enes coat

Definite singular form // Norwegian grammar

How a word ends in the definite singular form or ‘bestemt form entall’ in Norwegian, is completely based off of which article is put in front of the noun in the indefinite singular form. En, ei or et.


En: If the noun has the article en in front of it in the indefinite singular form, then the definite singular form will end with -en. If the noun already ends with an -e then only the -n will be added to the end.

Example:
en gutt (a boy)  - gutten (the boy)
en kåpe (a coat - kåpen (the coat)
en sofa (a sofa) - sofaen (the sofa)


Ei: If the noun has the article ei in front of it in the indefinite singular form, the the definite singular form will end with -a. If the noun ends with a vowel that vowel will be changed to -a instead.

Example:
ei jente (a girl) - jenta (the girl)
*ei trapp (a staircase) - trappa (the staircase)
ei veske (a purse) - veska (the purse)

*Keep in mind that a lot of nouns can use both en and ei in front of them and can therefore also be conjugated both ways. This is because of the different dialects in Norway. Personally I will use the conjugation for ei more than I will do for en because of where I’m from. For example, “ei trapp” that I used previously can also be conjugated like “en trapp”

Like this: en trapp (a staircase) - trappen (the staircase)


Et: If the noun has the article et in front of it in the indefinite singular form, the the definite singular form will end with -et.

Example:
et hus (a house) - huset (the house)
et vindu (a window) - vinduet (the window)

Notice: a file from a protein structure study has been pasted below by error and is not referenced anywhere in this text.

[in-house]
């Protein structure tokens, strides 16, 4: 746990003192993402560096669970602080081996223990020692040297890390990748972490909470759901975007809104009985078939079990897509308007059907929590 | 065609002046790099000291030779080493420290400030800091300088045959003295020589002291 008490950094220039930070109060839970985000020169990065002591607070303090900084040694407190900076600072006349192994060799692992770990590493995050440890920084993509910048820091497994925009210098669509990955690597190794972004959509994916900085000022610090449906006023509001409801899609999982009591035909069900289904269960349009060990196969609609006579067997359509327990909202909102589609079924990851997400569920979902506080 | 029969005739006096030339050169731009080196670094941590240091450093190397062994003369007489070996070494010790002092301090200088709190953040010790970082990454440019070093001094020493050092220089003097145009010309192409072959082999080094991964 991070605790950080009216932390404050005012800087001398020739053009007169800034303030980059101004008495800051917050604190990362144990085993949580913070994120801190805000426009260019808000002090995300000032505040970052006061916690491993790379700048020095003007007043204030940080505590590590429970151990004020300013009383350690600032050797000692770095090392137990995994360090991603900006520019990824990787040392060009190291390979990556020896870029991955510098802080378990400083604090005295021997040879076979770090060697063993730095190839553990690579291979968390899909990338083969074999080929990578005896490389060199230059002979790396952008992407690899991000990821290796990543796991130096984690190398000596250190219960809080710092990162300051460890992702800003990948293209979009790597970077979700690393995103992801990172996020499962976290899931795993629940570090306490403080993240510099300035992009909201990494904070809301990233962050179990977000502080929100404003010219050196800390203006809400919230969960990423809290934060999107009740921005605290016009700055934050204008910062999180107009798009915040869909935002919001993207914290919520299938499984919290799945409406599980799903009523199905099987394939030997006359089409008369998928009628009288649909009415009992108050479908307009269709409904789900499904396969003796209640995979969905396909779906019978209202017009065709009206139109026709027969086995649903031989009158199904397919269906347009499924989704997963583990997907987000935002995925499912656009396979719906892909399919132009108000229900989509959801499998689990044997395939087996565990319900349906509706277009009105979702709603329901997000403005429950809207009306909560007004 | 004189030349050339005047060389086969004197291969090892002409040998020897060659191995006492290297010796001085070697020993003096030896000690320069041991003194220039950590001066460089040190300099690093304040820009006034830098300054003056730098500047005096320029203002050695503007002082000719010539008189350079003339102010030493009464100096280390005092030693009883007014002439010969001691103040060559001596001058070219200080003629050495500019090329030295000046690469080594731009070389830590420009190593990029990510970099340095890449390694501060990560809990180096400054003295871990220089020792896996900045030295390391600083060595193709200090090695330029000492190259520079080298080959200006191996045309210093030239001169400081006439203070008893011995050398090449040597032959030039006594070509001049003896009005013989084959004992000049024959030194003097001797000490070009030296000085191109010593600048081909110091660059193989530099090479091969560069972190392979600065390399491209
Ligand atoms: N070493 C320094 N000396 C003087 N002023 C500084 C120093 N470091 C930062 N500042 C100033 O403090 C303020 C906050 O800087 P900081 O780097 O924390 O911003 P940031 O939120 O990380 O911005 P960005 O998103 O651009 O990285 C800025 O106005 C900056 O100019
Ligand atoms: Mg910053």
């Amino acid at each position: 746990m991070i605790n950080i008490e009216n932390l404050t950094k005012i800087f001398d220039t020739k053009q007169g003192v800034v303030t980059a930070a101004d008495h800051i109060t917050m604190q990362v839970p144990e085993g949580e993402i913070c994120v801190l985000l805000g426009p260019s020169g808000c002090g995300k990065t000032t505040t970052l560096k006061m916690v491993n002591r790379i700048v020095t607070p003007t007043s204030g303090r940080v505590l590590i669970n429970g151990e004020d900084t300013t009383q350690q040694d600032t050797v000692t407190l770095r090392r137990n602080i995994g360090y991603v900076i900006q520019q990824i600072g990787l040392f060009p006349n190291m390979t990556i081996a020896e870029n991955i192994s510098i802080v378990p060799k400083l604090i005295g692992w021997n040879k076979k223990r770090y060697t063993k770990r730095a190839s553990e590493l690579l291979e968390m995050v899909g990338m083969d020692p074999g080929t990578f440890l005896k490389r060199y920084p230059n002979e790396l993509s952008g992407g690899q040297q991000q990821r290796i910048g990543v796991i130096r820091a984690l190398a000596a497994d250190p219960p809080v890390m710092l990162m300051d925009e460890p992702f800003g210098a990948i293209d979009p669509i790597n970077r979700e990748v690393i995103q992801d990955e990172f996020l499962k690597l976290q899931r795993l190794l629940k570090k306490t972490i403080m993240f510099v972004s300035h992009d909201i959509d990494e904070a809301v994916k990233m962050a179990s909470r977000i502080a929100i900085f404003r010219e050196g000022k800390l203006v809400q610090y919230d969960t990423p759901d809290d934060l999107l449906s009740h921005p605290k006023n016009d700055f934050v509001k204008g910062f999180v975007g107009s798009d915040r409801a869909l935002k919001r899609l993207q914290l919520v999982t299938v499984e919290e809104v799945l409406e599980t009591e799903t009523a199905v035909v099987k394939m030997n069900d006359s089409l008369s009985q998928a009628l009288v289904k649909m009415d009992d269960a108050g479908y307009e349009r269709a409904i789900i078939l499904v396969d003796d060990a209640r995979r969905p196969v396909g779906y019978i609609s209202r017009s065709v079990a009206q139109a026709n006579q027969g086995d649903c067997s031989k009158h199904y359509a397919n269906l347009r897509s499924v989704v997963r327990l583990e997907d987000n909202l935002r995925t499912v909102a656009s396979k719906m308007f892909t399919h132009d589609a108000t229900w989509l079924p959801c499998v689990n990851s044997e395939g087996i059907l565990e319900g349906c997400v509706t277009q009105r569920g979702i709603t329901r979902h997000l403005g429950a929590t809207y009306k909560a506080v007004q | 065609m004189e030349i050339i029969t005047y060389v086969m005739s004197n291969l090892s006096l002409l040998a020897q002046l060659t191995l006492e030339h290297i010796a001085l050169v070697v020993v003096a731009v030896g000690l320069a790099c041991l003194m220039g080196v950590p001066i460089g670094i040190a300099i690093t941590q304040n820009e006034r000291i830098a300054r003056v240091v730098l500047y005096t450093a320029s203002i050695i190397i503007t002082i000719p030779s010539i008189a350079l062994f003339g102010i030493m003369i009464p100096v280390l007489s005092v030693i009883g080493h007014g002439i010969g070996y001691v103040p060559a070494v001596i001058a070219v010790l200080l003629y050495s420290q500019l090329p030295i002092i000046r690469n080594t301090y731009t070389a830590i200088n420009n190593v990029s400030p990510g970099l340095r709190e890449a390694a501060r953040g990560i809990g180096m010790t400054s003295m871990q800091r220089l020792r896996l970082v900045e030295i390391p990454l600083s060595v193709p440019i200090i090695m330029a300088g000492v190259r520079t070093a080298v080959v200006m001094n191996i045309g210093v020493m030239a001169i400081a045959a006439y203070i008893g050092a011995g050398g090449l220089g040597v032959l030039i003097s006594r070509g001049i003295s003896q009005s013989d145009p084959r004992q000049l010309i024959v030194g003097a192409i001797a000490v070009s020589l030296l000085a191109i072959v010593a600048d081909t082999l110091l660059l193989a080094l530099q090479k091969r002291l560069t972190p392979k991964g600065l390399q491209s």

*et tre (a tree) - treet (the tree)

*In this example you can see that even though ‘et tre’ ends with an -e, -et is still added to the end, and not just -t. This is not always the case.
Like here:
et sete (a seat) - setet (the seat)

Unfortunately, there is no rule for when this happens, and you’re just gonna have to learn which words uses this as you go.


The definite article for en and ei is ‘den’, while for et it is ‘det’,but ‘den’ or ‘det’ can also mean ‘that’, if you put them directly in front of the noun.

For example:
Den gutten spiller fotball - That boy plays football

If you just want to say “The boy plays football” you’ll skip the ‘den’.
Gutten spiller fotball - The boy plays football.

However, if you put an adjective between the article and the noun it will also be ‘the’ instead of ‘that.

For example:
Den høye gutten spiller fotball - The tall boy plays football

Le petit déjeuner

J'étais déjà assise quand il est entré dans la cuisine. Il m'a tourné le dos, mis du café dans une tasse et la bu d'un trait. Sans me parler, il alluma une cigarette. Il a tapoté les cendres dans le cendrier face à moi avant de l'écraser. Sans me parler, sans me regarder, il s'est levé, il a mis son manteau de cuir et… Il est parti. Sans une parole, sans me regarder. Et moi j'ai pris ma tête dans mes mains et j'ai pleuré.

Originally posted by wherethecontrailsgo

anonymous asked:

Hi there, I just have a simple question. If I were to say 'The brown chair' would I say 'Den brun stol'? Is that considered correct or is there a better/more correct way to say it? Any help would be appreciated :))

‘Den brune stolen’ would be more correct. When it comes to the colours, you add an -e to the end when you’re describing something, unless the colour ends with a vocal.
And whenever you add ‘the’ in front of a noun it will either change the ending to add -en, add or change the vocal to -a, or add -et.

I’m gonna try and give you a bit of an overview of the definite singular forms in Norwegian: